Theme Panel: Judicial Networks
Fri, September 2, 10:00 to 11:30am
One of the recent great transformations brought about by globalization is the so called “rule of law revival” (Carothers 1998). Suddenly in democracies around the world, no matter how consolidated or old they are, the rule of law is considered to be necessary condition for economic development, control of corruption, protection of rights, and peaceful solution of conflicts. A key part of this transformation is the ubiquitous empowerment of courts and judges, a true “global expansion of judicial power” (Tate and Vallinder 1997). Whereas this transformation involves ideational, institutional, and material changes, it has proven easier to implement the last (e.g. promoting the rule of law through economic incentives), and hardest to achieve the first (e.g. changing social and individual values). Institutional change is a middle ground that can be activated through material incentives and that, at the same time, is thought to eventually produce a change in behavior and ultimately ideas. Data gathered by the Comparative Constitutions Project (CCP) unequivocally shows that constitutions all around the world have been reformed to include more rights, and to give more judicial review powers to judges, and to provide more institutional safeguards to ensure their independence from undue influence (see e.g. Ginsburg & Melton, 2013).
However, it is by now widely recognized that simply reforming the constitutions does not automatically bring about the desired behavior not to mention a deeper change in ideas or values. In fact, there is still considerable debate about whether, to what extent and under what conditions courts can act effectively as a mechanism to protect rights and to hold political authorities accountable and thus to fulfill the expectations generated by institutional reforms. Moreover, the excitement about courts as champions of liberty and rights in developing democracies seems now to have been replaced by more cautious, even skeptical, accounts (see e.g. Popova 2012). One of the most important questions in this respect is how to explain the connection between “structure” and “agency”; in other words, whether and how institutions, ideas, and social contexts combine to explain judicial behavior —why judges decide cases as they do, especially cases of major policy or political significance.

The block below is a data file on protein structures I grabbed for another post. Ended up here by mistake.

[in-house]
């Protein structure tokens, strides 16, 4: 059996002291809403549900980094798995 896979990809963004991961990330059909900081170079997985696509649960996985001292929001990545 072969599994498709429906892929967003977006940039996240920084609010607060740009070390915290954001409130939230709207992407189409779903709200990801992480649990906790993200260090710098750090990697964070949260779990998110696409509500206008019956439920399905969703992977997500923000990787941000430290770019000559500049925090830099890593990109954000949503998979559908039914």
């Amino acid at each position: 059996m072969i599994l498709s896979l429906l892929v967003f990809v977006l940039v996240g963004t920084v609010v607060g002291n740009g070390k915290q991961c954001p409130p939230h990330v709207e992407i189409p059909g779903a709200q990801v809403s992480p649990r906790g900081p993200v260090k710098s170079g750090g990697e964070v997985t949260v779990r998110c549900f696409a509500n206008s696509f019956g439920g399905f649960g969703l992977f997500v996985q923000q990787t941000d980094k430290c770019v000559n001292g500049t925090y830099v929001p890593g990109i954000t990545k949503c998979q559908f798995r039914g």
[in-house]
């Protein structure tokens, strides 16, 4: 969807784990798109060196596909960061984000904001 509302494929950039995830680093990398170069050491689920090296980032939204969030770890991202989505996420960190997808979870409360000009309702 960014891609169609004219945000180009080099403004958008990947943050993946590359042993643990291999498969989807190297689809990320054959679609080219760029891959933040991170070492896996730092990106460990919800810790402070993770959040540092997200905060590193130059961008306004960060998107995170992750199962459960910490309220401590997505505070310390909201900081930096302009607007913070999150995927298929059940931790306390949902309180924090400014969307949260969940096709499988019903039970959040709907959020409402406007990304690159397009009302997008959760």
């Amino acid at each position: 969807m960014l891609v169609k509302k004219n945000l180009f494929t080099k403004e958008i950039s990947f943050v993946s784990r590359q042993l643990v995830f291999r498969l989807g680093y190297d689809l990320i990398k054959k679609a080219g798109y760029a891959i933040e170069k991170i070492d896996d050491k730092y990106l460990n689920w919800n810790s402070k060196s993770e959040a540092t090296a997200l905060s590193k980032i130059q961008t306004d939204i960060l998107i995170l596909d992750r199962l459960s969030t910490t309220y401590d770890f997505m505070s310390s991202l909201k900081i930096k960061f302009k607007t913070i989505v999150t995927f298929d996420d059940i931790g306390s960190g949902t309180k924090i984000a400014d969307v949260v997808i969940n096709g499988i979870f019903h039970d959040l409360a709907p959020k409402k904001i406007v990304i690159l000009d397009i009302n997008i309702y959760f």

Matthew C. Ingram, University at Albany, SUNY
Ezequiel Alejo Gonzalez Ocantos
Judicial Networks and the Informal Dimension of Judicial Politics
Raul Alberto Sanchez Urribarri, La Trobe University
Alexander Stroh, University of Bayreuth
Judicial Networks as Influence Mechanisms in the European Rule of Law Promotion
Collaborators Come and Go: A Dynamic Model of Interest Group Networks
Janet M. Box-Steffensmeier, Ohio State University
Dino P. Christenson, Boston University
Informal Judicial Politics in Asia: Insights from the Philippines
Meritocracy or Connections? Clientele Networks in the Mexican Federal Judiciary
Andrea Pozas-Loyo, UNAM-IIJ; Julio Rios-Figueroa, CIDE